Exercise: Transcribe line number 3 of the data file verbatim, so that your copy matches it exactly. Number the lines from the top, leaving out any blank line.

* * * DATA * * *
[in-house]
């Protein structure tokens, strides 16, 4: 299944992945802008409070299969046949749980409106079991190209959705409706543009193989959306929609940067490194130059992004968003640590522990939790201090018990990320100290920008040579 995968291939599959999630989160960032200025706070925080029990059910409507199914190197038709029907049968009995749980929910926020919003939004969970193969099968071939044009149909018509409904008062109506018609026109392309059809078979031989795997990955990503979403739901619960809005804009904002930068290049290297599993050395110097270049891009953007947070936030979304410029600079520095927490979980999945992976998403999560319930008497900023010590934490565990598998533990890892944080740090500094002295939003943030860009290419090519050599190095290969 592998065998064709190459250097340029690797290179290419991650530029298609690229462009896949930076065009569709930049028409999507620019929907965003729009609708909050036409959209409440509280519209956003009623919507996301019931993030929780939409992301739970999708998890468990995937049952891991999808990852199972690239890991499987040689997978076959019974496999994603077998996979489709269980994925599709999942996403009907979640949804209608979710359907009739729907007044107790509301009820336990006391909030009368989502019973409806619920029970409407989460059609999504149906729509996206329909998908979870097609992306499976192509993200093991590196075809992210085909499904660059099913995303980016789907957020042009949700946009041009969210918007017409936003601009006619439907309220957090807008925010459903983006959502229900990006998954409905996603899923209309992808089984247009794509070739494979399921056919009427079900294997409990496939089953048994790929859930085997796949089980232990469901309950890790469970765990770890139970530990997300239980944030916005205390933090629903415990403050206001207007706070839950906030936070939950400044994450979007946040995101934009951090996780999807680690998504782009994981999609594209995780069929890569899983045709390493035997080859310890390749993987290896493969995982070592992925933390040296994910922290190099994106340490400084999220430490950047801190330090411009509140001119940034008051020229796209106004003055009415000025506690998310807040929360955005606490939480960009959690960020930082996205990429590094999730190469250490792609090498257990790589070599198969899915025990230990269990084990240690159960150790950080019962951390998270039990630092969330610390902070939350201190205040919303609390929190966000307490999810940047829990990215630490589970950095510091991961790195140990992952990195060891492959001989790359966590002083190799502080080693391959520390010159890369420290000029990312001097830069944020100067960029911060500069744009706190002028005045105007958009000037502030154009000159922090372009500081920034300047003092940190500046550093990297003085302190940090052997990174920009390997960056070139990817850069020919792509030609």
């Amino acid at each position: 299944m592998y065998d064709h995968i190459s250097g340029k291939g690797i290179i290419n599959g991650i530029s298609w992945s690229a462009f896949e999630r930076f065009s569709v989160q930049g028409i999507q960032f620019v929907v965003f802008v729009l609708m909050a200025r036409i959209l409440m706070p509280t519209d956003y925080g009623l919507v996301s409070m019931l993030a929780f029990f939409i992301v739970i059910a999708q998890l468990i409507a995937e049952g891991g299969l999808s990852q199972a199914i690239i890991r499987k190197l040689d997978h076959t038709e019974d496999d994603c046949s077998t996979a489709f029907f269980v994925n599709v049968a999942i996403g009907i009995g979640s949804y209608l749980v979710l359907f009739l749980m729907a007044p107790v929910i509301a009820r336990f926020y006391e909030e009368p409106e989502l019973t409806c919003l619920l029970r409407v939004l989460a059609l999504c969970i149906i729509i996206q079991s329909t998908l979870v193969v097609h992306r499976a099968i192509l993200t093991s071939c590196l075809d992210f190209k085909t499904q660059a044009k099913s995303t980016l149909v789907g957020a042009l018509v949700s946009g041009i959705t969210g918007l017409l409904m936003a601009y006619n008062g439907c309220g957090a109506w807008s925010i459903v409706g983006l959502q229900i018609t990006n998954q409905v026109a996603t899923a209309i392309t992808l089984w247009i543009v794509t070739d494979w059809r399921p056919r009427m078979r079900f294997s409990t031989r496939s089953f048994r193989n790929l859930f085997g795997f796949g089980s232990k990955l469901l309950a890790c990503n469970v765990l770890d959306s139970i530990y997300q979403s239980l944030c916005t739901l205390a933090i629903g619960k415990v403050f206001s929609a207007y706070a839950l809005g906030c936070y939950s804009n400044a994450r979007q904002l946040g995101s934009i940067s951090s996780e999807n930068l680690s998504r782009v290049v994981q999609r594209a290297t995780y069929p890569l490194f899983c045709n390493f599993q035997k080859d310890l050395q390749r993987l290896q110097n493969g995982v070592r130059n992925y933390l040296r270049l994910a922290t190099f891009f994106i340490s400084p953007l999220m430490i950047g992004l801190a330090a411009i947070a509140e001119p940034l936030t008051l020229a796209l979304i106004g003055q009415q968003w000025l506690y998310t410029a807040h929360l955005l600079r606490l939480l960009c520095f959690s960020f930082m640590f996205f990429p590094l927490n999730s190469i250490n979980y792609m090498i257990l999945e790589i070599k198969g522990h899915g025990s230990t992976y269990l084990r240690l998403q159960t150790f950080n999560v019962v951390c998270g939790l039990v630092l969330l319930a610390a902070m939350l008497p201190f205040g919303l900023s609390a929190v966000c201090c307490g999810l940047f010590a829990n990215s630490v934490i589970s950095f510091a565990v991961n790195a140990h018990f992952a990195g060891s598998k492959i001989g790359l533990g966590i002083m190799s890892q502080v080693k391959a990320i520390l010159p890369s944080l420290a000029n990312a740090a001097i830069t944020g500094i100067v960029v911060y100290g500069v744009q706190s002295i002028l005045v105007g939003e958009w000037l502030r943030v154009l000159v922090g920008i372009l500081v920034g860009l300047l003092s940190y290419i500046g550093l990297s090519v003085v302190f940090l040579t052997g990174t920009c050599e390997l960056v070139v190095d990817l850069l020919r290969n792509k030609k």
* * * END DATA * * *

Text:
């Amino acid at each position: 299944m592998y065998d064709h995968i190459s250097g340029k291939g690797i290179i290419n599959g991650i530029s298609w992945s690229a462009f896949e999630r930076f065009s569709v989160q930049g028409i999507q960032f620019v929907v965003f802008v729009l609708m909050a200025r036409i959209l409440m706070p509280t519209d956003y925080g009623l919507v996301s409070m019931l993030a929780f029990f939409i992301v739970i059910a999708q998890l468990i409507a995937e049952g891991g299969l999808s990852q199972a199914i690239i890991r499987k190197l040689d997978h076959t038709e019974d496999d994603c046949s077998t996979a489709f029907f269980v994925n599709v049968a999942i996403g009907i009995g979640s949804y209608l749980v979710l359907f009739l749980m729907a007044p107790v929910i509301a009820r336990f926020y006391e909030e009368p409106e989502l019973t409806c919003l619920l029970r409407v939004l989460a059609l999504c969970i149906i729509i996206q079991s329909t998908l979870v193969v097609h992306r499976a099968i192509l993200t093991s071939c590196l075809d992210f190209k085909t499904q660059a044009k099913s995303t980016l149909v789907g957020a042009l018509v949700s946009g041009i959705t969210g918007l017409l409904m936003a601009y006619n008062g439907c309220g957090a109506w807008s925010i459903v409706g983006l959502q229900i018609t990006n998954q409905v026109a996603t899923a209309i392309t992808l089984w247009i543009v794509t070739d494979w059809r399921p056919r009427m078979r079900f294997s409990t031989r496939s089953f048994r193989n790929l859930f085997g795997f796949g089980s232990k990955l469901l309950a890790c990503n469970v765990l770890d959306s139970i530990y997300q979403s239980l944030c916005t739901l205390a933090i629903g619960k415990v403050f206001s929609a207007y706070a839950l809005g906030c936070y939950s804009n400044a994450r979007q904002l946040g995101s934009i940067s951090s996780e999807n930068l680690s998504r782009v290049v994981q999609r594209a290297t995780y069929p890569l490194f899983c045709n390493f599993q035997k080859d310890l050395q390749r993987l290896q110097n493969g995982v070592r130059n992925y933390l040296r270049l994910a922290t190099f891009f994106i340490s400084p953007l999220m430490i950047g992004l801190a330090a411009i947070a509140e001119p940034l936030t008051l020229a796209l979304i106004g003055q009415q968003w000025l506690y998310t410029a807040h929360l955005l600079r606490l939480l960009c520095f959690s960020f930082m640590f996205f990429p590094l927490n999730s190469i250490n979980y792609m090498i257990l999945e790589i070599k198969g522990h899915g025990s230990t992976y269990l084990r240690l998403q159960t150790f950080n999560v019962v951390c998270g939790l039990v630092l969330l319930a610390a902070m939350l008497p201190f205040g919303l900023s609390a929190v966000c201090c307490g999810l940047f010590a829990n990215s630490v934490i589970s950095f510091a565990v991961n790195a140990h018990f992952a990195g060891s598998k492959i001989g790359l533990g966590i002083m190799s890892q502080v080693k391959a990320i520390l010159p890369s944080l420290a000029n990312a740090a001097i830069t944020g500094i100067v960029v911060y100290g500069v744009q706190s002295i002028l005045v105007g939003e958009w000037l502030r943030v154009l000159v922090g920008i372009l500081v920034g860009l300047l003092s940190y290419i500046g550093l990297s090519v003085v302190f940090l040579t052997g990174t920009c050599e390997l960056v070139v190095d990817l850069l020919r290969n792509k030609k």